Upper School art teachers Paula Westcott and Marnie McLaughlin came back from this past summer’s New York State Art Teachers Association Sagamore Summer Institute with an ambitious idea. After a week-long woodblock printing workshop, they set out to create a woodblock design and print as a tribute to Sacred Heart.
The idea took shape early in the school year while many art classes were taught outdoors and students practiced drawing elements of the beautiful school landscape. Both Mrs. Westcott and Mrs. McLaughlin find great artistic inspiration in nature. Rather than portraying the beautiful Salisbury Hall, the focus of the design became the view of the Long Island Sound and the surrounding landscape as viewed from the mansion building. Sacred Heart is the highest point in Greenwich and offers, on a clear day, unmatched sunrises and sunsets and spectacular views all the way to Long Island and even New York City. Sketches and photographs from those early September, plein air drawing classes were worked into the final design.
Both teachers agree that the project was an incredible opportunity to strengthen their printmaking skills and to demonstrate for their students a printmaking method that has been used for thousands of years. Mrs. McLaughlin reflected on the collaborative creative process saying, “It was an important example for students to see their teachers collaborate as artists on a work for our community that celebrates our love for the School.”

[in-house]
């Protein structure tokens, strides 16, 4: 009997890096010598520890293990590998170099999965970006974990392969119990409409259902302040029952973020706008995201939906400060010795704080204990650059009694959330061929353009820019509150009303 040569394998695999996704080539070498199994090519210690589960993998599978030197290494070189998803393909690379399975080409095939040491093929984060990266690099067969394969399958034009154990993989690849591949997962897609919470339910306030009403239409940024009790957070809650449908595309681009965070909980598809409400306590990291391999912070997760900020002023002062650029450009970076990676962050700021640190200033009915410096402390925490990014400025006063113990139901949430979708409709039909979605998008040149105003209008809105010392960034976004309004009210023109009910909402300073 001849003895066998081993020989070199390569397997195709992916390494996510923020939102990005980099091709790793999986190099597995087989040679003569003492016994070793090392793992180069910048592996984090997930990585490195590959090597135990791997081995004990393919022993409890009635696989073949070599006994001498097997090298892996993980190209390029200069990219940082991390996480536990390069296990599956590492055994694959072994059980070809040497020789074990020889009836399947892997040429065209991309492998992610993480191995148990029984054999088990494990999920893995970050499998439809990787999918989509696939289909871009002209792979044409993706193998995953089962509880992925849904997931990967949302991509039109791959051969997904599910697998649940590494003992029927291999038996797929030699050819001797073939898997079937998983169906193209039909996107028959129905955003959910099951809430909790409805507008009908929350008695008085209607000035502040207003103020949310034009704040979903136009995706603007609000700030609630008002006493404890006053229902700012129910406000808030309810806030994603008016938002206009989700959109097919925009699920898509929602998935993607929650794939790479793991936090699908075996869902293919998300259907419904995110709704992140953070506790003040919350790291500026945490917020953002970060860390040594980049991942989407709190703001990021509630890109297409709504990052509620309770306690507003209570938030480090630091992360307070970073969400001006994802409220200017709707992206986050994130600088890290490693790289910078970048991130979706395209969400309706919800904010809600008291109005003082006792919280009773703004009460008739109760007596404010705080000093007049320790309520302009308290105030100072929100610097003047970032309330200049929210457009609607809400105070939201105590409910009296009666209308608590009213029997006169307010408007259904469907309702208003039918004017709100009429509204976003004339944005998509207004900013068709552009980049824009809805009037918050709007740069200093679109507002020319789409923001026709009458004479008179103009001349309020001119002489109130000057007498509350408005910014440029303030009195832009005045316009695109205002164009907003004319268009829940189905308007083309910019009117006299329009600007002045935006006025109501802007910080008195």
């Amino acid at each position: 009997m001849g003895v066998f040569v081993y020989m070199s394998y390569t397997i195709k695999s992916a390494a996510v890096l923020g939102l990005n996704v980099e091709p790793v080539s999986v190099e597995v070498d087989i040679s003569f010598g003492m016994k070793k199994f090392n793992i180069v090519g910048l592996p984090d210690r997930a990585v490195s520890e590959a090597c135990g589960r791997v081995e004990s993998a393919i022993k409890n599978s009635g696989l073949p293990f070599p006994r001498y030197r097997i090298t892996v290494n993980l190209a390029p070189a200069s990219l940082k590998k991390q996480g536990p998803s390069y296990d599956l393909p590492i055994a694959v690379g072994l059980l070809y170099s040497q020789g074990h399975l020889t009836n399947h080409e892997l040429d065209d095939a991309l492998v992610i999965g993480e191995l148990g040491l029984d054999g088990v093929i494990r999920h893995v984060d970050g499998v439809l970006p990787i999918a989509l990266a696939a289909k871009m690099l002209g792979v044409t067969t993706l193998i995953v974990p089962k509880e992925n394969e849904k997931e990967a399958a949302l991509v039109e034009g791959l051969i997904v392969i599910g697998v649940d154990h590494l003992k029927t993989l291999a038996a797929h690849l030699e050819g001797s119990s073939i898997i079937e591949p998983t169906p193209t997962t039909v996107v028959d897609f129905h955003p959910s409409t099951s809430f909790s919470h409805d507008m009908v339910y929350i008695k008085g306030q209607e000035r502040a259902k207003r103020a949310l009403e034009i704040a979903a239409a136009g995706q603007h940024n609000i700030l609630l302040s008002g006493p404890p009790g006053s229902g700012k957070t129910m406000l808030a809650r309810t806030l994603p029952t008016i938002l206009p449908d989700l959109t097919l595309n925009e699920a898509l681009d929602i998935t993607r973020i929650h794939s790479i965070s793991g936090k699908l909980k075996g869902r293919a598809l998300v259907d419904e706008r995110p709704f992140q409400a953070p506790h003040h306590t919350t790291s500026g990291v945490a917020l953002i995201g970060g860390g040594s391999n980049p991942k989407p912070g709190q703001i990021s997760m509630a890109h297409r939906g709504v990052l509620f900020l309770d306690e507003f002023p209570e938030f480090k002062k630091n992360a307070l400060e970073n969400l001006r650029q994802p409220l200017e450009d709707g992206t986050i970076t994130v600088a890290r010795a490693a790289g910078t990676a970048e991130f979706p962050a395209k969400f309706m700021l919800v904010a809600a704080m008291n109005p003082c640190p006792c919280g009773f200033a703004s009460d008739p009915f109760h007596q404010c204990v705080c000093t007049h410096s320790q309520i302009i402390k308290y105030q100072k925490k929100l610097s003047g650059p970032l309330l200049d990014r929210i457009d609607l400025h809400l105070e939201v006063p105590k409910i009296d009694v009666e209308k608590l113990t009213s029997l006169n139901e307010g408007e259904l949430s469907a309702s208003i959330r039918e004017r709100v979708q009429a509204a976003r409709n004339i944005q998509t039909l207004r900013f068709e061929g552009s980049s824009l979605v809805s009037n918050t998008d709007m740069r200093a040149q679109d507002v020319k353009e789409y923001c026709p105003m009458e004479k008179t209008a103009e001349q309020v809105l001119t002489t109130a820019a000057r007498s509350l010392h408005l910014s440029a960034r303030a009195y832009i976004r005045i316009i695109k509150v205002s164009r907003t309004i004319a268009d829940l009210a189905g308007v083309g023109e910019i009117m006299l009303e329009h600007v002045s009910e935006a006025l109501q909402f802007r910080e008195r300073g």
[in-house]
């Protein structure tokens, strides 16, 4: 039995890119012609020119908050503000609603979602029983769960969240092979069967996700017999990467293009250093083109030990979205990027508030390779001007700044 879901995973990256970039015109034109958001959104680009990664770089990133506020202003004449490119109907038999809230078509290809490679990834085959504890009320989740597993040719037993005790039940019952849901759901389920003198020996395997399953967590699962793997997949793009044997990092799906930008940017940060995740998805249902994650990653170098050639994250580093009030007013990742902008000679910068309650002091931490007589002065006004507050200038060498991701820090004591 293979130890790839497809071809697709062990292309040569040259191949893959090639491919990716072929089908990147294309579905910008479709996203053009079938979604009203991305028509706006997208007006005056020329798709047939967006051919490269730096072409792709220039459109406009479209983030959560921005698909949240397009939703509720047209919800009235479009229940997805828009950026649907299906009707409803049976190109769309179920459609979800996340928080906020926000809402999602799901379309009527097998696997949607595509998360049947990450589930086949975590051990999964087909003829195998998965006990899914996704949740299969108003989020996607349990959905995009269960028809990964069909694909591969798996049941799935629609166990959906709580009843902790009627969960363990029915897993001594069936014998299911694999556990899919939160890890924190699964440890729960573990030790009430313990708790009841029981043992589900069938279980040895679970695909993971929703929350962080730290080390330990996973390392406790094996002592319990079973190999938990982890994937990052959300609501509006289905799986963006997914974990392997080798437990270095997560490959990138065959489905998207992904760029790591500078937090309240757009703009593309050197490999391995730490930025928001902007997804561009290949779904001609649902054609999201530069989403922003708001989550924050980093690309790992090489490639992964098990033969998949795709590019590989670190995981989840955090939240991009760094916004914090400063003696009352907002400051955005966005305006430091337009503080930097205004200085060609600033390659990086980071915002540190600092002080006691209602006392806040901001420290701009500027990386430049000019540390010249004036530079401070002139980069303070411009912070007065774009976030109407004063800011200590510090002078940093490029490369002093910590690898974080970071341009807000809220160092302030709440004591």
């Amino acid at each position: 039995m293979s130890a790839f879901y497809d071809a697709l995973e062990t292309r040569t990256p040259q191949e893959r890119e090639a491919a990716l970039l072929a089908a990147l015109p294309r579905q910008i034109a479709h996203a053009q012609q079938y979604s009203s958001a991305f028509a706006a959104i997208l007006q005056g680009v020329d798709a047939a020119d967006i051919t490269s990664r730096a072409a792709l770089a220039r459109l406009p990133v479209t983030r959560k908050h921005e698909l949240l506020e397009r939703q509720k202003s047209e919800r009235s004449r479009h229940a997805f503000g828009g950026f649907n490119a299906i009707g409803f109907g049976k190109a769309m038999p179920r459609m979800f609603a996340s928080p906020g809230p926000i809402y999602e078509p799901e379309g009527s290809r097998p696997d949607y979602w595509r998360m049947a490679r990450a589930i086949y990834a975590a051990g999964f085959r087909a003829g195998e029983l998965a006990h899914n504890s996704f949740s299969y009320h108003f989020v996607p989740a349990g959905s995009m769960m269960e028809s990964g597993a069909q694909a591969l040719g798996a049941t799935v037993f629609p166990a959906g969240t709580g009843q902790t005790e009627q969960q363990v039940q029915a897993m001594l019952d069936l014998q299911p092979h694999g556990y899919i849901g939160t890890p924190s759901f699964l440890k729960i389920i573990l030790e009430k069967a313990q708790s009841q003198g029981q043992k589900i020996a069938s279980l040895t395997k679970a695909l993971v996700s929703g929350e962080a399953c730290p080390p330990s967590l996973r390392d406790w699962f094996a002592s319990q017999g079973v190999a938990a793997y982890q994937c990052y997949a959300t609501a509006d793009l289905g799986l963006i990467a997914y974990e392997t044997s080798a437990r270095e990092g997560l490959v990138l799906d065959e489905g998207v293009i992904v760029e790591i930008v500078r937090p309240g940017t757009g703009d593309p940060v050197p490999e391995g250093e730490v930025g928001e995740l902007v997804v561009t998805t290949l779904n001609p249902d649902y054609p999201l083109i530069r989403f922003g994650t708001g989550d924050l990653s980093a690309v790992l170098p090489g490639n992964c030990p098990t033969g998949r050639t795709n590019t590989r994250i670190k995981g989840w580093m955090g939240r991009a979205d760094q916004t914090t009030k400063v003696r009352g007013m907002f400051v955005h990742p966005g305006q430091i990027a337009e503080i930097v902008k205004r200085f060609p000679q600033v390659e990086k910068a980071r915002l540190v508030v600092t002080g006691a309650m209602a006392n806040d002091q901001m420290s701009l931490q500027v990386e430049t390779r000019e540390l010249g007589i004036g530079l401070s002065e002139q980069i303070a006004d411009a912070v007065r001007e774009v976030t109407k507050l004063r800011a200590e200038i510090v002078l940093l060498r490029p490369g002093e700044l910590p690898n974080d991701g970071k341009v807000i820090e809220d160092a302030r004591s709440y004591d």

After completing the carving over several weeks, Mrs. McLaughlin and Mrs. Westcott traveled to the New York State Art Teachers conference in Binghamton, NY in November to print the block on a press facilitated by printmaker Lyell Castonguay, who owns a company called, BIG INK.
Head of School Meg Frazer was rendered nearly speechless after seeing the finished project “[The print] represents so much about what Sacred Heart is all about: two creative, inspired individuals set out on a journey to discover what is possible as they reveal their love and dedication to this place…the woodblock is so full of life and important symbolism. It is a great example of celebrating who we are, what we value, and how we learn together to make beauty for others.”
Interested in seeing the print for yourself? It will be on display in the front mansion XXX in January 2022.